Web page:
and potentially, there will be a front-to-back overbalance risk.
ROPS. All new tractors must have a roll-over-protection system fitted by
law. If you buy a used tractor for personal use, you don't have to have
one, but if you let anybody else use the tractor, you're liable under H&S.
Mowing. There are loads of different ways to cut grass, including
pasture topping, flail mowing, rotary, cylinder, etc. You will most
likely find that your ride-on is the better product for mowing your
lawns and that a compact tractor which is big enough to operate a
hedging attachment is going to be too big for the lawns (unless you've
got a large orchard or paddock which just needs rough-cutting).
I suspect that if you have significant hedge-cutting works to do then
you will need to firstly find a hedging attachment which is up to the
job and then find a tractor big enough to handle it.
The smallest Bomford hedge-cutter needs 15hp PTO, so you're into a
20-25HP tractor which is a minimum of £6k for a Jinma or £10k for a
Kubota - plus £2k for the loader, another £1.5k for a hedge cutter, £750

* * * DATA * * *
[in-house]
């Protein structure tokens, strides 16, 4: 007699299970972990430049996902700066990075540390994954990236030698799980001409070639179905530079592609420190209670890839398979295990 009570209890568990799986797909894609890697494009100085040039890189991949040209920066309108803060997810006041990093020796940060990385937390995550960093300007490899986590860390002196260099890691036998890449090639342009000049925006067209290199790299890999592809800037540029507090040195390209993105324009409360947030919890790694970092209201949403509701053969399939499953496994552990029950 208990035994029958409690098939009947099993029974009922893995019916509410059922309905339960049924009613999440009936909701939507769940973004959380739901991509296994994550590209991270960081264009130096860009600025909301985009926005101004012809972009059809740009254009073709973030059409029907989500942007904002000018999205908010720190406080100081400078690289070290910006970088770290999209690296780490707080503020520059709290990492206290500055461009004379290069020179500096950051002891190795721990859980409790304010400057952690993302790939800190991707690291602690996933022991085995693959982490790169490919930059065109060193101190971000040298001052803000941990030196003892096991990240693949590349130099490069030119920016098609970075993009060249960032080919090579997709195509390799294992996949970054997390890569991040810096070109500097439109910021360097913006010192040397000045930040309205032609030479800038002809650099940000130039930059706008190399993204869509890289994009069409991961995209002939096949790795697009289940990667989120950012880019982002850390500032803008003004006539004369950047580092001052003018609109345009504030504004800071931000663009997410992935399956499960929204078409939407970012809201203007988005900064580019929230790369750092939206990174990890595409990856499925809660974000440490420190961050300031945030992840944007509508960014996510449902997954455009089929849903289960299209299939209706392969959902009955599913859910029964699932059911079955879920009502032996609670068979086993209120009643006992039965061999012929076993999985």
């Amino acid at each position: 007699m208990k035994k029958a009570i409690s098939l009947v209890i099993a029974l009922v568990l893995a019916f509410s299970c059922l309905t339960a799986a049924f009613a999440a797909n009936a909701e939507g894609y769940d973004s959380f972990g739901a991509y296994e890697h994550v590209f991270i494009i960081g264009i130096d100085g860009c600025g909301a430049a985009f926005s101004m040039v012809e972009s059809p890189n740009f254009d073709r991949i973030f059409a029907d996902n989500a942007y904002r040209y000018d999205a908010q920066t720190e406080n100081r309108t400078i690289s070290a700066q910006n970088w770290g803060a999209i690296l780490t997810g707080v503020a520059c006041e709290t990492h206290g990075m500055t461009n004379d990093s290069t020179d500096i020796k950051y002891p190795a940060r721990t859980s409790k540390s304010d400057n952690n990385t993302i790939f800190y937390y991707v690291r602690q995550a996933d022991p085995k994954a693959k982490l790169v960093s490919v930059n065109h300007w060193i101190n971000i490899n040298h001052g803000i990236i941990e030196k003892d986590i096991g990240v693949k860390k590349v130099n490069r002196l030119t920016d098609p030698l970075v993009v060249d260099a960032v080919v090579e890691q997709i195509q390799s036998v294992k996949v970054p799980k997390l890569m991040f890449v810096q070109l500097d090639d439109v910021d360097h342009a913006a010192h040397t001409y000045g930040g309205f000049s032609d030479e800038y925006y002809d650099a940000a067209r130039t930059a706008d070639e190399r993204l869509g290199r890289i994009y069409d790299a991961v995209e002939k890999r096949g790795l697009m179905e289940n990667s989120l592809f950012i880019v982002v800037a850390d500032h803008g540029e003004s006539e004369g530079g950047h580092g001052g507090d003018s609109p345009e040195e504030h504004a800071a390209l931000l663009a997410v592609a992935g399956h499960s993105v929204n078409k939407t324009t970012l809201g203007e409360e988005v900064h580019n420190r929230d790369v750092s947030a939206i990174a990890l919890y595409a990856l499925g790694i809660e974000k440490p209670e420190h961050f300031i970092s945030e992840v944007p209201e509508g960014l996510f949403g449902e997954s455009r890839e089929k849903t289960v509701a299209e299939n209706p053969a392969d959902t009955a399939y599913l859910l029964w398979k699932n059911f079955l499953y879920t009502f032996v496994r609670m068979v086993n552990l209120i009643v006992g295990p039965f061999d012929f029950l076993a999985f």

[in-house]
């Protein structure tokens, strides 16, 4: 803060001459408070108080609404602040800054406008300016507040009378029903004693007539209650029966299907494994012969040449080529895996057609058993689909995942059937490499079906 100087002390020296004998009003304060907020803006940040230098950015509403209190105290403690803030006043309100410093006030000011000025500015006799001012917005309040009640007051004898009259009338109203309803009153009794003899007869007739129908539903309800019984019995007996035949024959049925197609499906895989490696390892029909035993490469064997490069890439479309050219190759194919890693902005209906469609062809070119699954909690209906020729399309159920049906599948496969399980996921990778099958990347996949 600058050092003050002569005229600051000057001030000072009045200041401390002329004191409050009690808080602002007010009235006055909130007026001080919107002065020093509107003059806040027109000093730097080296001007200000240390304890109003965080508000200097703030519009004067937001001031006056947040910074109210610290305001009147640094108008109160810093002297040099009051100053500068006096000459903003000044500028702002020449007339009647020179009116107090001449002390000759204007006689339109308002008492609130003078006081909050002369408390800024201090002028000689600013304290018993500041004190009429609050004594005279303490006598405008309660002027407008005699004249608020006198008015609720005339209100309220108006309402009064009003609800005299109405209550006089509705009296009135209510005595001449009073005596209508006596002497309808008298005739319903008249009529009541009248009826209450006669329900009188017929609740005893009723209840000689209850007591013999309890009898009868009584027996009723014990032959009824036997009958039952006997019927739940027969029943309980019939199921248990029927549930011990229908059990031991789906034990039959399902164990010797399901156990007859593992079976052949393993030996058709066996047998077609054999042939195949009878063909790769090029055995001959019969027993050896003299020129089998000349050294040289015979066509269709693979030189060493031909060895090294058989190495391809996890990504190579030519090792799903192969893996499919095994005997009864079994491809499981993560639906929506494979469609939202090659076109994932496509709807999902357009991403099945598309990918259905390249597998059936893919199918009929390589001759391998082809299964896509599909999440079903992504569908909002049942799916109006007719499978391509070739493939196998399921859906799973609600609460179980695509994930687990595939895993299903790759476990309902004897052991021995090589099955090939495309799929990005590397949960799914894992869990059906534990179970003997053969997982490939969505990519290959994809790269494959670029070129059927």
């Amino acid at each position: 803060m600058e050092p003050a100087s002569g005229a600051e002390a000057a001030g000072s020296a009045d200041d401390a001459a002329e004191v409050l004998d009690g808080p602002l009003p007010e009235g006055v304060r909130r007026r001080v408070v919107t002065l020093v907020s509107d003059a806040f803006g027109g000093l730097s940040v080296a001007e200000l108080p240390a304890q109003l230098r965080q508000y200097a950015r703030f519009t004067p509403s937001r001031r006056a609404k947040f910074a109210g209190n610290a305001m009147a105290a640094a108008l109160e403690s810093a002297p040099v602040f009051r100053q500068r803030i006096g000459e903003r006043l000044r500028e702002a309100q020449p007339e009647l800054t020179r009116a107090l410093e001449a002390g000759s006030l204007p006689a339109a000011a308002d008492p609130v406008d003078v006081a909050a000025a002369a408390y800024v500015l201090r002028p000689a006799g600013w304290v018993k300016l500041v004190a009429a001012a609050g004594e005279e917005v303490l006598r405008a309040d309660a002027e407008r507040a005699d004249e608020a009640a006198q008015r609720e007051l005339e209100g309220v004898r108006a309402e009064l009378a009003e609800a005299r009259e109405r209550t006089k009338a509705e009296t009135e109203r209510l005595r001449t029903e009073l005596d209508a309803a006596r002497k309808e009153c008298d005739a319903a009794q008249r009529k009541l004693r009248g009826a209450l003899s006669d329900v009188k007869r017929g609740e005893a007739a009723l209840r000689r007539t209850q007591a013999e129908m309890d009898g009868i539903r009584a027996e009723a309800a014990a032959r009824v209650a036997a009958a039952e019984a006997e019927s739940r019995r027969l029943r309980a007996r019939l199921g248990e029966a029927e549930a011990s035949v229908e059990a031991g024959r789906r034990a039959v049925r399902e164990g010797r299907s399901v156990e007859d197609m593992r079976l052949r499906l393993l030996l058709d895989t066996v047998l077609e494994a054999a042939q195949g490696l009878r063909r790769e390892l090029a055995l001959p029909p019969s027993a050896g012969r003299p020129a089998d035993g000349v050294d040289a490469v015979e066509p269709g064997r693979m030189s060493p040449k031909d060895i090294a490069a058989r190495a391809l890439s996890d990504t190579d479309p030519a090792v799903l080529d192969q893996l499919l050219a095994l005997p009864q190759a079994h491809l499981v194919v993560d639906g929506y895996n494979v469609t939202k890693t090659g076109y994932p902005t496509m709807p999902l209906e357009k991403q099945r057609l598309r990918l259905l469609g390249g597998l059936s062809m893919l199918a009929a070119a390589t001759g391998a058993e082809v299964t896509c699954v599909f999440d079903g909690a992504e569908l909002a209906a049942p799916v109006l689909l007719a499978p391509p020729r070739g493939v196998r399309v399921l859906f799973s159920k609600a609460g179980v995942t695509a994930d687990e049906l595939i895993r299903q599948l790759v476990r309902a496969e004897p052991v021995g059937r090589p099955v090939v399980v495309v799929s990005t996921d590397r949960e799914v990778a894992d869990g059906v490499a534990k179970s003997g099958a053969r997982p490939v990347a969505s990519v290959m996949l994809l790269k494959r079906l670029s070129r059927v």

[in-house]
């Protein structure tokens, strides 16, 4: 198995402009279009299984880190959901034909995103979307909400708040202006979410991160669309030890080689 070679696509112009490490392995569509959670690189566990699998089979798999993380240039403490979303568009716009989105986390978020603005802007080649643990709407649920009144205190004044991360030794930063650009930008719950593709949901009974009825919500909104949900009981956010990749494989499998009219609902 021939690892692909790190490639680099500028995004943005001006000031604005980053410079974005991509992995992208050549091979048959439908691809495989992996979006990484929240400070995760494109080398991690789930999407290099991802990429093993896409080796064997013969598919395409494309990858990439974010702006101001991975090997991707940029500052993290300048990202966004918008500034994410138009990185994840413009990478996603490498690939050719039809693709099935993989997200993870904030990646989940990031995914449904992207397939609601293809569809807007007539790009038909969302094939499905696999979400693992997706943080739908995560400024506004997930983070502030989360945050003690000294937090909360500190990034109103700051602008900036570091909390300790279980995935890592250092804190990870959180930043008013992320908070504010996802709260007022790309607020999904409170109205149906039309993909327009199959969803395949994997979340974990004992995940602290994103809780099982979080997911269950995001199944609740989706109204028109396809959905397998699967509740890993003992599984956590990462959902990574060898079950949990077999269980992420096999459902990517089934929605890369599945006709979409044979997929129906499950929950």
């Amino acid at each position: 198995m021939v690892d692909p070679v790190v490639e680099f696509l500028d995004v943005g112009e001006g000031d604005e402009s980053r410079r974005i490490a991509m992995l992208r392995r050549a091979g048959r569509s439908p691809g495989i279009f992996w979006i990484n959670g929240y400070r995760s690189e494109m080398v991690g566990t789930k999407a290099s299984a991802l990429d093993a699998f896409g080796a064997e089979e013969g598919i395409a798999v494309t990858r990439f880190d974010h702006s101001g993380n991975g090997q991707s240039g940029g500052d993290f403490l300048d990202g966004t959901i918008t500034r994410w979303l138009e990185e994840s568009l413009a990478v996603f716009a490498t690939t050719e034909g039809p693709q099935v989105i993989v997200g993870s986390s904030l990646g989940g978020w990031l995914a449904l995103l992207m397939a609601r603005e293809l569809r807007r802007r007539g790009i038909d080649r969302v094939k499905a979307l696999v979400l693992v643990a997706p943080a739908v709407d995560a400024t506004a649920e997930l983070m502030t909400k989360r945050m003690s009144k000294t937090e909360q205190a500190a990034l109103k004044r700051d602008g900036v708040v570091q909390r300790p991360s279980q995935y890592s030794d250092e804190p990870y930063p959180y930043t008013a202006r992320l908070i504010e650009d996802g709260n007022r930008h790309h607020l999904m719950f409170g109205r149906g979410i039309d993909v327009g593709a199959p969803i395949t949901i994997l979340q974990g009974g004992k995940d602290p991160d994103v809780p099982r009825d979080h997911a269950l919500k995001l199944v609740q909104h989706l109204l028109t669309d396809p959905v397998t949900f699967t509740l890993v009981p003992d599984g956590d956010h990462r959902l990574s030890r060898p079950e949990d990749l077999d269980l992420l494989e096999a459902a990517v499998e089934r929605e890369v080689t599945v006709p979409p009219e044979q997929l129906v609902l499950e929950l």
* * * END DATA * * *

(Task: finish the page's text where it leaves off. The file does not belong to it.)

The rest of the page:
for a mower.
Finally, hedge cutters use flails which will chew up and spit out the
larger woody stuff in the hedge.
These can create a mess and flying debris, so you should make sure you
have appropriate public liability insurance in place before you go hedge
Good stuff, mind if I copy that into the wiki Dave?
> Finally, hedge cutters use flails which will chew up and spit out the
> larger woody stuff in the hedge.
> These can create a mess and flying debris, so you should make sure you
> have appropriate public liability insurance in place before you go hedge
There used to be a device which was basically a large circular saw
blade on a hydraulic arm and could cut through all sorts of woody
growth as the tractor drove forward. Made a marvellous job but the
tale goes one blade detached in use and travelled nearly half a mile
before embedding itself deeply into a tree. Obviously not a thing to
stand in front of!
There are a number of variations of PTO, viz the shaft diameter, number
of splines on the shaft and shaft RPM. Standard speeds are 540 RPM and
You sometimes see PTO speed of 540e or 1000e. The "e" stands for economy
and indicates that there is an extra gear in the drive train which
reduces engine RPM (and therefore fuel consumption) at the expense of
reduced available horsepower at the PTO.
Useful stuff although quite expensive at
Some useful safety advice here about hedge flails
> There are a number of variations of PTO, viz the shaft diameter, number
> of splines on the shaft and shaft RPM. Standard speeds are 540 RPM and
> 1000 RPM.
One thing to watch out for on older tractors is whether the pto is "live"
and runs independently of the tractor transmission clutch or not. Running a
pto device that stops whenever you declutch , especially a mower, is not
here we go...
headings can be sorted out later.
> Where can I find out about compact tractors?